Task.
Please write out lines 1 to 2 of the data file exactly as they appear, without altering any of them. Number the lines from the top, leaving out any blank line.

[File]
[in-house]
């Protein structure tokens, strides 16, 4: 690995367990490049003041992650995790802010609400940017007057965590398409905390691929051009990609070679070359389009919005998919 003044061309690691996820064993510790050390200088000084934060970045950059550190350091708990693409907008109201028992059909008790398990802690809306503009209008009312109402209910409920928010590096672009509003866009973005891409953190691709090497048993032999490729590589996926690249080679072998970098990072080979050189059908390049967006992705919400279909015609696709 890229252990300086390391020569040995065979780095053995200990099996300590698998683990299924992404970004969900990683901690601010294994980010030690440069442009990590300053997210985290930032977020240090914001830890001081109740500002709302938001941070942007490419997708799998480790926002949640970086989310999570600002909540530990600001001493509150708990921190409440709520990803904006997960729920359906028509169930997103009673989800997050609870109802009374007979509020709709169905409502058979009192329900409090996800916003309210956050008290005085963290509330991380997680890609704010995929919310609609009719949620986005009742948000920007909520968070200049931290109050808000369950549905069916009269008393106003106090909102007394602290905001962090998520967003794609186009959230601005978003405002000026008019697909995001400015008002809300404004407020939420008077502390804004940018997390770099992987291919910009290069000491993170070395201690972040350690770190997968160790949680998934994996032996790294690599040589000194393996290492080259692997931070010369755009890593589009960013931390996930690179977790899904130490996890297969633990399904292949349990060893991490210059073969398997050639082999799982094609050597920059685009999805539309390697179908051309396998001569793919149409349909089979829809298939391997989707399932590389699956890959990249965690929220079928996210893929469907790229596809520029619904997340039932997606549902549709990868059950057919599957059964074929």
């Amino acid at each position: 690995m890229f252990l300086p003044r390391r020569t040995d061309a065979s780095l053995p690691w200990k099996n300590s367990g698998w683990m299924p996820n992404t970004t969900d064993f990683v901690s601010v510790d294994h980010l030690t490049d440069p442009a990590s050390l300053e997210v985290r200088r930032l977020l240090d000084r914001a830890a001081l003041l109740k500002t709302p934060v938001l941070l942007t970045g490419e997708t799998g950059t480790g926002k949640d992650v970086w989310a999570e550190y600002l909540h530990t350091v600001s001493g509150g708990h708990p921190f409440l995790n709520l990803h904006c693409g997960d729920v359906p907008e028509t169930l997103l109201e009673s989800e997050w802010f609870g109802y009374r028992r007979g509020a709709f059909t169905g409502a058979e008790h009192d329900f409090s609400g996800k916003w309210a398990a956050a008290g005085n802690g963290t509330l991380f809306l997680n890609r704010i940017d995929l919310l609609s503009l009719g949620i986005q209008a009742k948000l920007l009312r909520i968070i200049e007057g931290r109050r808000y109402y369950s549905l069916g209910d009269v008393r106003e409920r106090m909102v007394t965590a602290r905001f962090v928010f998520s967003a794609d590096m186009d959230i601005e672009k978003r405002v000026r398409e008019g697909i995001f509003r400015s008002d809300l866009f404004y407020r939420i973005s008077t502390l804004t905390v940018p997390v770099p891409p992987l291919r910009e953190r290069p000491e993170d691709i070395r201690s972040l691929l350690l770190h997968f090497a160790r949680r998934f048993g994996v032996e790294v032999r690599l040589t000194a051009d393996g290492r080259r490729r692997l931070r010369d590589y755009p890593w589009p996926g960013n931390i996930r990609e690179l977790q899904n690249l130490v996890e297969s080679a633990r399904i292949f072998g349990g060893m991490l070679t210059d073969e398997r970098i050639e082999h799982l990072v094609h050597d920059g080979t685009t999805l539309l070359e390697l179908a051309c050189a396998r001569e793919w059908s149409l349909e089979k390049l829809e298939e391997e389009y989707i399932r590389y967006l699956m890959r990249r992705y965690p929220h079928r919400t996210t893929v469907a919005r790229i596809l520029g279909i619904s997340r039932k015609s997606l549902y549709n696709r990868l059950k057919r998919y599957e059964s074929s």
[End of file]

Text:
[in-house]
């Protein structure tokens, strides 16, 4: 690995367990490049003041992650995790802010609400940017007057965590398409905390691929051009990609070679070359389009919005998919 003044061309690691996820064993510790050390200088000084934060970045950059550190350091708990693409907008109201028992059909008790398990802690809306503009209008009312109402209910409920928010590096672009509003866009973005891409953190691709090497048993032999490729590589996926690249080679072998970098990072080979050189059908390049967006992705919400279909015609696709 890229252990300086390391020569040995065979780095053995200990099996300590698998683990299924992404970004969900990683901690601010294994980010030690440069442009990590300053997210985290930032977020240090914001830890001081109740500002709302938001941070942007490419997708799998480790926002949640970086989310999570600002909540530990600001001493509150708990921190409440709520990803904006997960729920359906028509169930997103009673989800997050609870109802009374007979509020709709169905409502058979009192329900409090996800916003309210956050008290005085963290509330991380997680890609704010995929919310609609009719949620986005009742948000920007909520968070200049931290109050808000369950549905069916009269008393106003106090909102007394602290905001962090998520967003794609186009959230601005978003405002000026008019697909995001400015008002809300404004407020939420008077502390804004940018997390770099992987291919910009290069000491993170070395201690972040350690770190997968160790949680998934994996032996790294690599040589000194393996290492080259692997931070010369755009890593589009960013931390996930690179977790899904130490996890297969633990399904292949349990060893991490210059073969398997050639082999799982094609050597920059685009999805539309390697179908051309396998001569793919149409349909089979829809298939391997989707399932590389699956890959990249965690929220079928996210893929469907790229596809520029619904997340039932997606549902549709990868059950057919599957059964074929």